Update on Opportunity Zone Tax Incentives – IRS Proposes Regulations for TCJA Changes

The Tax Cuts and Jobs Act (TCJA) includes a provision that Secretary of the Treasury Steven Mnuchin said should lead to $100 billion in capital investments in distressed areas. The provision allows taxpayers to defer tax on capital gains by investing in such Opportunity Zones. And now the IRS has released proposed regulations for this tax incentive.

Jared Leagjeld November 6, 2018

The Opportunity Zone tax incentive overview

The TCJA creates a new section of the Internal Revenue Code, Section 1400Z, that establishes Opportunity Zones within low-income communities. More than 8,700 communities in all 50 states, the District of Columbia and five U.S. territories have been designated as qualified Opportunity Zones. They’ll retain that designation until December 31, 2028.

Investors can form private investment vehicles, known as qualified opportunity funds (QOFs), for funding development and redevelopment projects in the zones. QOFs must maintain at least 90% of their assets in qualified Opportunity Zone property, including investments in new or substantially improved commercial buildings, equipment and multifamily complexes, as well as in qualified Opportunity Zone businesses.

QOF investors are eligible for tax benefits. They can defer short- or long-term capital gains on a sale or disposition if they reinvest the gains in a QOF. The tax is deferred until the earlier of 1) the date the fund investment is sold or exchanged or 2) December 31, 2026.

If the investment runs five years, an investor will enjoy a step-up in tax basis equal to 10% of the original gain, so the investor will owe tax on only 90% of that gain. An additional 5% in basis is added at the seven-year point, cutting the taxable portion of the original gain to 85%.

In addition to the deferral of gain, an investor is eligible for an increase in basis of the investment up to its fair market value on the date it’s sold or exchanged, as described below. Thus, depending on the date of the transaction of the initial sale to be deferred and the subsequent sale of the QOF investment, the taxpayer could eliminate up to 15% of the deferred gain as well as 100% of the gain attributable to the sale of the QOF. The tax benefits can be further enhanced when combined with other credits, such as the Low Income Housing tax credit and the New Markets tax credit.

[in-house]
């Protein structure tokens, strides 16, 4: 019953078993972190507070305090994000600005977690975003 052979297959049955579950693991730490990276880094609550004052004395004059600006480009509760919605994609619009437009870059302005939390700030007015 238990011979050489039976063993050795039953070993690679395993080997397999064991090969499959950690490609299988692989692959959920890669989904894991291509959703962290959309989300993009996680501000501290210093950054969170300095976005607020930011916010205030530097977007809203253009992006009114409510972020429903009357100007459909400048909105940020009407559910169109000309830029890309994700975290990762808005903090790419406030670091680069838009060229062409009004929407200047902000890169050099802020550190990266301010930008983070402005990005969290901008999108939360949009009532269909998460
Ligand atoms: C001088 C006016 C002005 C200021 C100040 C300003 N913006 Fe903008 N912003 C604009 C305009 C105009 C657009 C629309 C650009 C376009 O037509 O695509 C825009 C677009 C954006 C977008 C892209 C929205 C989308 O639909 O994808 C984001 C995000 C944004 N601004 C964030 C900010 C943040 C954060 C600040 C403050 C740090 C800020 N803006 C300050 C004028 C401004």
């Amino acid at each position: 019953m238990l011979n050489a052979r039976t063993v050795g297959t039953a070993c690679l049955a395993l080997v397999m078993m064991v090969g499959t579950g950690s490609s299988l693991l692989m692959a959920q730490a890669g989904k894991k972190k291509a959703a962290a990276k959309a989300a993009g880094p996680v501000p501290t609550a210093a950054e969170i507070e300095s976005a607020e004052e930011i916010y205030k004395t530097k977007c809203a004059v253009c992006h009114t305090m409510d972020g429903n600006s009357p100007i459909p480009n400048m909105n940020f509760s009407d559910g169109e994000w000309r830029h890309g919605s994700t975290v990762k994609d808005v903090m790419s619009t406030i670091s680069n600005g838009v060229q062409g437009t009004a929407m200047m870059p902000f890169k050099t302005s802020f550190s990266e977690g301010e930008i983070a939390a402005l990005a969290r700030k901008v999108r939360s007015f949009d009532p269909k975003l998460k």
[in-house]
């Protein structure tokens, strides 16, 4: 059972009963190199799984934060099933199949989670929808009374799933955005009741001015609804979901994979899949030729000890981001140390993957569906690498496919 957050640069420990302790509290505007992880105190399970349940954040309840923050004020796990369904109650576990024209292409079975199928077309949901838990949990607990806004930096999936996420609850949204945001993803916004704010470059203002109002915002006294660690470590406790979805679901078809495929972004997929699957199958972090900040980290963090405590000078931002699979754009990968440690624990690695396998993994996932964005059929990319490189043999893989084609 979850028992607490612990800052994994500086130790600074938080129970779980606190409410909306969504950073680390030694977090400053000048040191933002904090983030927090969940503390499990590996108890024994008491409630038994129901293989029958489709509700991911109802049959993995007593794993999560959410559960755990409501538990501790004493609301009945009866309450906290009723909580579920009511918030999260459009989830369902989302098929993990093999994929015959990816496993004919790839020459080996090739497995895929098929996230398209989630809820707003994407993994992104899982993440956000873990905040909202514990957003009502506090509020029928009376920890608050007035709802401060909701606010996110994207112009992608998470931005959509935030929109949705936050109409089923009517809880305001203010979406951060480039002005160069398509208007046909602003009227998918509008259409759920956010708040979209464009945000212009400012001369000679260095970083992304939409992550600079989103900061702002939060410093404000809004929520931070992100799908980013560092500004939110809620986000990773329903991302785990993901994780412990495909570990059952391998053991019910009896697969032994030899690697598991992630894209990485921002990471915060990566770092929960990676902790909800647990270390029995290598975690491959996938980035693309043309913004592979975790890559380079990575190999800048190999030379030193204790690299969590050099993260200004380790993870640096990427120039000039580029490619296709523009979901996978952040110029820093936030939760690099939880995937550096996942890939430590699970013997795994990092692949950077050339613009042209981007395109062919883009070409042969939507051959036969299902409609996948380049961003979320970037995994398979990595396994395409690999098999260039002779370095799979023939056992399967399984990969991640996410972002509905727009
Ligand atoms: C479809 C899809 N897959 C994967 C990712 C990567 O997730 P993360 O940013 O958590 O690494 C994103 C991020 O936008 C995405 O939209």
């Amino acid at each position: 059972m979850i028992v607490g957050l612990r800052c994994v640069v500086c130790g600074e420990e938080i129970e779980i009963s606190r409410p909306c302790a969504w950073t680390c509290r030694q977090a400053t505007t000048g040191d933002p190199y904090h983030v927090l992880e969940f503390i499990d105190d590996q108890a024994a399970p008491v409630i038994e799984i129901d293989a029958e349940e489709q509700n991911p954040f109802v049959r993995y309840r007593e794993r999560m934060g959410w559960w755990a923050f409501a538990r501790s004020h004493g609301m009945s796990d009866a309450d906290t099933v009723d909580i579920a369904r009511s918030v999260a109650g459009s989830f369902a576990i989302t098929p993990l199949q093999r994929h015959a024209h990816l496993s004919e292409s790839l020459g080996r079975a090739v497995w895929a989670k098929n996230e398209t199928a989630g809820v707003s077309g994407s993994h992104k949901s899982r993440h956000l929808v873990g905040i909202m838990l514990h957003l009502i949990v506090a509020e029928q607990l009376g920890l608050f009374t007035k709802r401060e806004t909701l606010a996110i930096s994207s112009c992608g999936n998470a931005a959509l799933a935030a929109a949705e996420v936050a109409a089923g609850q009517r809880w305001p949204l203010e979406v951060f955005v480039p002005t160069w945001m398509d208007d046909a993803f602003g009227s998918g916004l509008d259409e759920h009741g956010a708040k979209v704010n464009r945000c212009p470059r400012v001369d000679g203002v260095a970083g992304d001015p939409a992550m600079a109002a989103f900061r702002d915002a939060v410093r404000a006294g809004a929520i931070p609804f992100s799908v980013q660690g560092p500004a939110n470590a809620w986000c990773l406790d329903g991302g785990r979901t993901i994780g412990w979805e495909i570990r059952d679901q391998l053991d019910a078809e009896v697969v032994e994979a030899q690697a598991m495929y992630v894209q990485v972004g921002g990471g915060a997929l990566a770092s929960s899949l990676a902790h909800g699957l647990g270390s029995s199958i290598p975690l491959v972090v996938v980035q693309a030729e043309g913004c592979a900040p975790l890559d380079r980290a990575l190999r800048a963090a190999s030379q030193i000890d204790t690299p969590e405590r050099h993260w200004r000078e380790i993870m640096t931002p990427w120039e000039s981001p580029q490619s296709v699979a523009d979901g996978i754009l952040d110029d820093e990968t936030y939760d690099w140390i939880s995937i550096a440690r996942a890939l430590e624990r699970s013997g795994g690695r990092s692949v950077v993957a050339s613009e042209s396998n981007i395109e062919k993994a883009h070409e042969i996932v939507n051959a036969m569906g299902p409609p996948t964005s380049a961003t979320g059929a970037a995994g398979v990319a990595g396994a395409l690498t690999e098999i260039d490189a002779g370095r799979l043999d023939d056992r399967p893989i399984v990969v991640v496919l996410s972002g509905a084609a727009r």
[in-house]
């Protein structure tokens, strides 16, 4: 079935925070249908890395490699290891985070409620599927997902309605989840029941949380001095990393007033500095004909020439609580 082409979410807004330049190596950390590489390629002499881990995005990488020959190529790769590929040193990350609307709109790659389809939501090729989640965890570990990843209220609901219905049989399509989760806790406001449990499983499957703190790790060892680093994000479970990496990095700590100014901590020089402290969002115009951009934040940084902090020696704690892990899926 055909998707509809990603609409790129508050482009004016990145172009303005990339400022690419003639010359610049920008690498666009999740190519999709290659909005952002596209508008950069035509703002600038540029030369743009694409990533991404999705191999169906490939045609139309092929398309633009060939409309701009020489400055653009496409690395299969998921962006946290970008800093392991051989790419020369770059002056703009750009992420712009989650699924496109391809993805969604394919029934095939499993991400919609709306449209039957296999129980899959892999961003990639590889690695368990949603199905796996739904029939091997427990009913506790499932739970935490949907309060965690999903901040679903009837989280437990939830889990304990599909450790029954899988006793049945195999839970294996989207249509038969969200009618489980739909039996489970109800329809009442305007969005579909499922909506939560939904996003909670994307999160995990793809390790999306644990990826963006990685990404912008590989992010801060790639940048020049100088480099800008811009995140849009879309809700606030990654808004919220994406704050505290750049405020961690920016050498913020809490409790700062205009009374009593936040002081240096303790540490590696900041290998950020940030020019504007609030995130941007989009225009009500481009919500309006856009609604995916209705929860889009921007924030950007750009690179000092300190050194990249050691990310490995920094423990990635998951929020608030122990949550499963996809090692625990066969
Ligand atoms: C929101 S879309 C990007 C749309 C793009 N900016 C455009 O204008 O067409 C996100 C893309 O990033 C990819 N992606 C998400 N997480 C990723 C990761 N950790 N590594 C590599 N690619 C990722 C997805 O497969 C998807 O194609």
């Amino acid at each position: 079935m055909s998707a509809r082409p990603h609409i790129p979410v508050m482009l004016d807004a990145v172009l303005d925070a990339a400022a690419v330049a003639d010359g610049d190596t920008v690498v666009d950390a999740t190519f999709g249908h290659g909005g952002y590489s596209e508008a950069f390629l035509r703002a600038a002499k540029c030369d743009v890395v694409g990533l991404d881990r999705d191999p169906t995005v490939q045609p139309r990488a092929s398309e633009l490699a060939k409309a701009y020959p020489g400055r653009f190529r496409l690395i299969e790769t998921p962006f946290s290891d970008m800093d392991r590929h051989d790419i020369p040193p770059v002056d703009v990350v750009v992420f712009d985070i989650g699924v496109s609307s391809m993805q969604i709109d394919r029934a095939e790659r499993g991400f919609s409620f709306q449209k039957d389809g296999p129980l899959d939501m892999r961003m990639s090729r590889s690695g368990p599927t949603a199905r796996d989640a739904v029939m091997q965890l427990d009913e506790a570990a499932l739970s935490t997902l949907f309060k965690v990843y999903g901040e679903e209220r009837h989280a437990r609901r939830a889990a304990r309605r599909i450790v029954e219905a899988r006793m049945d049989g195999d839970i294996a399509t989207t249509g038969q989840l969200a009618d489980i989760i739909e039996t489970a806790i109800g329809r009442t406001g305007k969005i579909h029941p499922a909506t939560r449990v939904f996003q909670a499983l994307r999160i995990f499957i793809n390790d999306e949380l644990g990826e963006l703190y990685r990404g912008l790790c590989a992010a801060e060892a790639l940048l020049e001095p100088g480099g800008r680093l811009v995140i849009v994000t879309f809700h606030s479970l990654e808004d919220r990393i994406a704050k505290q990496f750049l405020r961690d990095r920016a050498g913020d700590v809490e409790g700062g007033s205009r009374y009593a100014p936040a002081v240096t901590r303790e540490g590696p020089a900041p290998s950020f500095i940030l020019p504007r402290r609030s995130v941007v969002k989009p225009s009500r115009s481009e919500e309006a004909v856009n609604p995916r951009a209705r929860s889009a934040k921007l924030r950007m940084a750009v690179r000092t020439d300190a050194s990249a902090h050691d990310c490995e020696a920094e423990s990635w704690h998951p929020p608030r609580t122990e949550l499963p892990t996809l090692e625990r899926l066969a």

Rules for investors

The proposed regs make clear that only capital gains — such as those from the sale of stock or a business — qualify for tax deferral. But investors have until December 31, 2026, for the transaction to qualify the subsequent QOF investment for the basis adjustment. For gains experienced by pass-through entities, the rules generally allow either the entity or the partners, shareholders or beneficiaries to elect deferral.

The proposed regs also clarify that an investment in a QOF must be an equity interest, including preferred stock or a partnership interest with special allocations. A debt instrument doesn’t qualify. A taxpayer can, however, use a QOF investment as collateral for a loan.

To qualify for deferral, investors must invest in a QOF during the 180-day period beginning on the date of the sale that generates the gain. For amounts deemed a gain by federal tax rules, the first day of the period generally is the date that the gain would otherwise be recognized for federal income tax purposes.

For partnership gains not deferred by the entity, a partner’s 180-day period generally begins on the last day of the partnership’s taxable year, which is the day the partner otherwise would be required to recognize the gain. If a partner knows both the date of the partnership’s gain and its decision not to elect deferral, the partner can begin its own period on the same date as the start of the entity’s 180-day period. Analogous rules apply to other pass-through entities.

 

More guidance to come

The IRS has requested comments on several parts of the proposed regs, suggesting they’re subject to significant revision, and promises more guidance. Nonetheless, taxpayers generally may rely on these rules if they apply them in their entirety and in a consistent manner. Please contact us if you have questions regarding the proposed Opportunity Zone regs.